While women such as Eva Cockroft and a few others were making murals, even murals with social messages, they were a minority in the 1970s. Baca recalls attending a mural workshop at the Tallera Siqueiros in Mexico in 1977, where she was the lone female among twenty-six men. But what distinguishes Baca most of all is her insistence that public art not only incorporate the histories of areas where it is sited but that it also tangibly addresses people’s needs. Even before she began The Great Wall… Baca saw mural making as a complex intervention – a work of art, yes, but also a method to educate the public about its histories, and most importantly an effective way to engage young people from the community. In a video interview excerpted for the exhibition, a young Baca talks about how she saw public art as a creative alternative to the seduction of gangs that so dominated Los Angeles in the 1970s and 1980s.  And, unlike many other artists working collaboratively, Baca has always paid salaries to the people she calls her ‘team’.  Although she had been making murals since her early twenties, around the time of The Great Wall… Baca (along with the artist Christina Schlesinger and the filmmaker Donna Deitch) started the Social and Public Art Resource Center (SPARC), which is still in existence forty-five years later. Located in an old police station in Venice, California, SPARC is both theoretical and practical. Its mission statement is clear: ‘to produce, preserve, and promote activist and socially relevant artwork… and ultimately, to foster artistic collaborations that empower communities who face marginalization or discrimination’. 
Judy Baca, Matriarchal Mural: When God Was A Woman, 1980–2021, double sided triptych: ‘Thirteen Women in the Volcanic Eruption’/ ‘Las trece mujeres en la erupción volcánica’ , photo courtesy of the Museum of Latin American Art (MOLAA)
The long hallway that connects the three parts of the exhibition operates as a kind of super-ego for the show – an explication as well as an exposé. At the beginning is a set of tender drawings Baca did for a mural about her own family’s migration from Mexico into the state of Colorado, culminating with a scaled down replica of the finished mural now at the Denver International Airport. But the next section includes a video that documents Baca, in 2005, attempting to address an anti-immigrant mob demanding the removal of her (by then) twelve-year old installation at a metro station in Baldwin Park, a city near Los Angeles. That piece, titled Danzas Indígenas, was sited close to an original colonial mission, so Baca designed it to address stories from descendants of those groups. The vitriol from the white crowd shown in the video, with their American flags and placards, yelling ‘assimilate or vacate’, closely mirrors the anti-immigrant fervour so prevalent today. In a conversation with the artist, Baca said that including this video in her retrospective was important, precisely because it pre-dated the Trump era. Here it is seen as an ongoing chapter in American history.
Baca’s view of America is complex. In the same section of the hall is a small portrait she produced in 1972, titled Homeboy Killed by a Placa. It is a tender, loose rendering of a young man, dead, with gang initials covering his face and ‘17yrs’ stencilled below his body. The text states that his name was Jerry Fernandez, and that he was a seventeen-year old member of Baca’s mural crew who was killed by a warring gang.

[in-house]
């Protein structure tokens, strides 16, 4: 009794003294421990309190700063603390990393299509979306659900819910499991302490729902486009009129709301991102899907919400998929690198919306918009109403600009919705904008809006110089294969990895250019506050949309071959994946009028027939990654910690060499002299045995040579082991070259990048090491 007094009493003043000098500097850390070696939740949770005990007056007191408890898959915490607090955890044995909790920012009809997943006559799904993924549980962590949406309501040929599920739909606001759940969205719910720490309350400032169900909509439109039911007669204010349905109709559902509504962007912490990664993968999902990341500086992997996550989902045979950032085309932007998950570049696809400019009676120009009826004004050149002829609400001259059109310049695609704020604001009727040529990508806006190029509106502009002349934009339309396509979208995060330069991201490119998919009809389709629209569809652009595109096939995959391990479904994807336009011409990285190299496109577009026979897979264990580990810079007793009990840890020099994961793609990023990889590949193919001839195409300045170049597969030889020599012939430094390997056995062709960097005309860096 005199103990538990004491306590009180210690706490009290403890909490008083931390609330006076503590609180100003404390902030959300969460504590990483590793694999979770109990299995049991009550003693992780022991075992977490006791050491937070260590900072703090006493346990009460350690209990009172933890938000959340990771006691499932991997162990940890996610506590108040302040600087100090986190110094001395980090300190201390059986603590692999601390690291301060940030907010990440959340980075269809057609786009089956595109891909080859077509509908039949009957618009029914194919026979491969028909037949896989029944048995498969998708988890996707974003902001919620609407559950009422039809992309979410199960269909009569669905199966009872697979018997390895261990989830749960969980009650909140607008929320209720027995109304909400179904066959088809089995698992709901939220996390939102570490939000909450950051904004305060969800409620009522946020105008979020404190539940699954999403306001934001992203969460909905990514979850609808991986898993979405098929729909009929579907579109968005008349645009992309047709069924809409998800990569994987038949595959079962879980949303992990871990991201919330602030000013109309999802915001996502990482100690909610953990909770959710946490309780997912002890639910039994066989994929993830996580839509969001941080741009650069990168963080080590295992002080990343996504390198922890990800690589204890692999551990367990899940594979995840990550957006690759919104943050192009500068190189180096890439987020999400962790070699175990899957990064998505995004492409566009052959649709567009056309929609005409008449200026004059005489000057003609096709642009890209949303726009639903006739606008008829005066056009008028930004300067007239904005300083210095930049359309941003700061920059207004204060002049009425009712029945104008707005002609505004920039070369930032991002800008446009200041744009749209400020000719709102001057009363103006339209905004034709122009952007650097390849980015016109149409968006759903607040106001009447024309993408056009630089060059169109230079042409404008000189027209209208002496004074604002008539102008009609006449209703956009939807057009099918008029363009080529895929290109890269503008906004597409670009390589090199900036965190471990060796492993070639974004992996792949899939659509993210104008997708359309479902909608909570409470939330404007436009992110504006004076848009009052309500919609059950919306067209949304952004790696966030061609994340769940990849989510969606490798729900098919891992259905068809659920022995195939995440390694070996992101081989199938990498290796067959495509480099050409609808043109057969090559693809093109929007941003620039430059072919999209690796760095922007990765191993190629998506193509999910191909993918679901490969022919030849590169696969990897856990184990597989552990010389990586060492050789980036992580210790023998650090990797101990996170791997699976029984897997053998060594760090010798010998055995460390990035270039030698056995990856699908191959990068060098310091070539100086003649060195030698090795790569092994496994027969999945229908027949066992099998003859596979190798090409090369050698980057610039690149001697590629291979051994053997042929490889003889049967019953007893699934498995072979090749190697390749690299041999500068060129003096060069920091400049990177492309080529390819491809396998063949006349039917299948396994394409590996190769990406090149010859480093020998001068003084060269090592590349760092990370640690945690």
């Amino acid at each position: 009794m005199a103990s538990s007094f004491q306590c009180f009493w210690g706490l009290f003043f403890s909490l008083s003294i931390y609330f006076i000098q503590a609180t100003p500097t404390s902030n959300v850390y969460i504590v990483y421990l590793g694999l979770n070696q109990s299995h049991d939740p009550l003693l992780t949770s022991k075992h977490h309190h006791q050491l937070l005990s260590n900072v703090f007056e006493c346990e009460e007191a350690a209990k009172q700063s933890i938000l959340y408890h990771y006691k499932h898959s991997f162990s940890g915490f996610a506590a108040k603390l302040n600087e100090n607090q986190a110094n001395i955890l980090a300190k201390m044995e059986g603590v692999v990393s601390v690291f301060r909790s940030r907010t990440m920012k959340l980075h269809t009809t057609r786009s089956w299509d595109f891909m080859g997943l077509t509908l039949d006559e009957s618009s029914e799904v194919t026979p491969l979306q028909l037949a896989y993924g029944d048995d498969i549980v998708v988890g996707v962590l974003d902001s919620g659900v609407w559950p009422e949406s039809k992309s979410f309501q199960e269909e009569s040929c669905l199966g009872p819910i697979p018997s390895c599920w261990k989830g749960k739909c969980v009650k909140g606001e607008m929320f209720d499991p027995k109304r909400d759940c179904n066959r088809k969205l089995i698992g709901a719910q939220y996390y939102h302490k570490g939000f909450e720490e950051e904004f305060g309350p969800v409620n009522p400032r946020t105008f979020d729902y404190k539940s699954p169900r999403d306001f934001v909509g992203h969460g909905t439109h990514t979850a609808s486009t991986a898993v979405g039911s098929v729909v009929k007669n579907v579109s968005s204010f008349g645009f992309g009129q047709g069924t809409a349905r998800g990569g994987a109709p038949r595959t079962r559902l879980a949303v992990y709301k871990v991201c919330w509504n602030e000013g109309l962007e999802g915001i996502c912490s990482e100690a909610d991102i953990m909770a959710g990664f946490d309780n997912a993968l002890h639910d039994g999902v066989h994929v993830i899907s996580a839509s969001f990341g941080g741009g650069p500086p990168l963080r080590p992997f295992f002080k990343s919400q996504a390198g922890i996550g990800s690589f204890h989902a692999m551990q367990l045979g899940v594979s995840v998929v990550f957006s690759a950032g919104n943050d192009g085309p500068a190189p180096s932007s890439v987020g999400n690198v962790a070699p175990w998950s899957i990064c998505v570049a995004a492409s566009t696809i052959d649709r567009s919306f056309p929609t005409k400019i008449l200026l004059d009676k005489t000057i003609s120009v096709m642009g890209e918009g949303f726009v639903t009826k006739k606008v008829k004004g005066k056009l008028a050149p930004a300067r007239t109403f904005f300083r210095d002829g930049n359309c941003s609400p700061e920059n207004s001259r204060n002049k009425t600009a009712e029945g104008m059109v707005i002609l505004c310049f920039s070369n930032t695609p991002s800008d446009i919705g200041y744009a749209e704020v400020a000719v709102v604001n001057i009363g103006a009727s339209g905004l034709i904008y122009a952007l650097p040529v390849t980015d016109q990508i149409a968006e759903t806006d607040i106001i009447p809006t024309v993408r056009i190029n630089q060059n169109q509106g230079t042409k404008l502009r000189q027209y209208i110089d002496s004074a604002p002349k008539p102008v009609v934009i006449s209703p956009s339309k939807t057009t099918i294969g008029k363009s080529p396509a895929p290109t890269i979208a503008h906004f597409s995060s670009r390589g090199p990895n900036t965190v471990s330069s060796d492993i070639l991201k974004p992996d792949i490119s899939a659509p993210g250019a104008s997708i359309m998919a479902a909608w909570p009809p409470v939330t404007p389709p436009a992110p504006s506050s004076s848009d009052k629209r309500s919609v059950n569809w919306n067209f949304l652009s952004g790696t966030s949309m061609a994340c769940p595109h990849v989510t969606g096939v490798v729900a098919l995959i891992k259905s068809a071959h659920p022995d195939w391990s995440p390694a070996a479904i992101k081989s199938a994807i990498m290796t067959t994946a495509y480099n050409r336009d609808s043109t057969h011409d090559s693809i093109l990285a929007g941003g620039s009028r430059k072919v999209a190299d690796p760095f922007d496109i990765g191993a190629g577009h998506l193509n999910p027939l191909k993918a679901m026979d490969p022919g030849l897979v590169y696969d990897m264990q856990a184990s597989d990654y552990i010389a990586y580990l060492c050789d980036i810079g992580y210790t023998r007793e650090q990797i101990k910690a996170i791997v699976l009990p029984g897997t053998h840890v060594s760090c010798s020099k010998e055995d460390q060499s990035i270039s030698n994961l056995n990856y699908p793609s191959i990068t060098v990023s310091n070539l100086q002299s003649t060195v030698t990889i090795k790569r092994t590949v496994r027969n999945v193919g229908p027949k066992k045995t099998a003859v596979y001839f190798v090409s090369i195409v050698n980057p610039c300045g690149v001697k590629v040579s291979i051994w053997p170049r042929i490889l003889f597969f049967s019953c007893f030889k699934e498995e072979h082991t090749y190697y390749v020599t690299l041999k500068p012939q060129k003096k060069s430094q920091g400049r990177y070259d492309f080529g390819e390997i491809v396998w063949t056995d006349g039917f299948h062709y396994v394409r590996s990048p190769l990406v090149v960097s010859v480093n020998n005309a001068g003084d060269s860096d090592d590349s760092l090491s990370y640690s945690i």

In the middle room, Arch of Dignity connects Gandhi to Cesar Chavez and Dolores Huerta. The latter two as founders of the United Farm Workers Union (UFW) are pivotal figures in US labour history. The Guadalupe mural honours the workers from a small agricultural town. CARECEN: Migration of the Golden People is an homage to the Central Americans who settled in Pico, California, after fleeing Central America during the wars of the 1970s and 1980s. We see how Baca, like many artists, began using digital processes to organise layout and imagery. One of the working drawings for CARECEN, with its combination of digital photographs and painted surfaces, is a beautiful piece in itself.
Judy Baca, CARECEN: Migration of the Golden People/CARACEN: Migración del Pueblo Dorado, 2003–2021, digital Giclée print (as preparatory sketch for mural), collection of the artist, photo courtesy of the Museum of Latin American Art (MOLAA)
It isn’t clear if Siqueiros in Los Angeles 1932 is a working drawing or a personal work, but here the entire image is composed of collaged digital photographs. The subject is the famous Mexican muralist and activist whose 1932 mural in Los Angeles was almost immediately denounced for its emphasis on US imperialism. In this work, one not only sees Baca acknowledging kinship with another artist who made art with activism at its core, but this piece, stripped of her careful painting style, shows how she does it. Like Siqueiros, and even more so, in every work since the late 1970s Baca is forcing our gaze compositionally. In Siqueiros in Los Angeles the city and its river sprawl out in a dramatic S-curve, creating a visual trail that directly leads back to Siqueiros busy at work on the lower right. Whether it is paintings with central figures, a series of activities, or simply space, Baca variously arranges them all in lines, angles and curves that resolutely lead the viewer’s eyes where she wants them to go.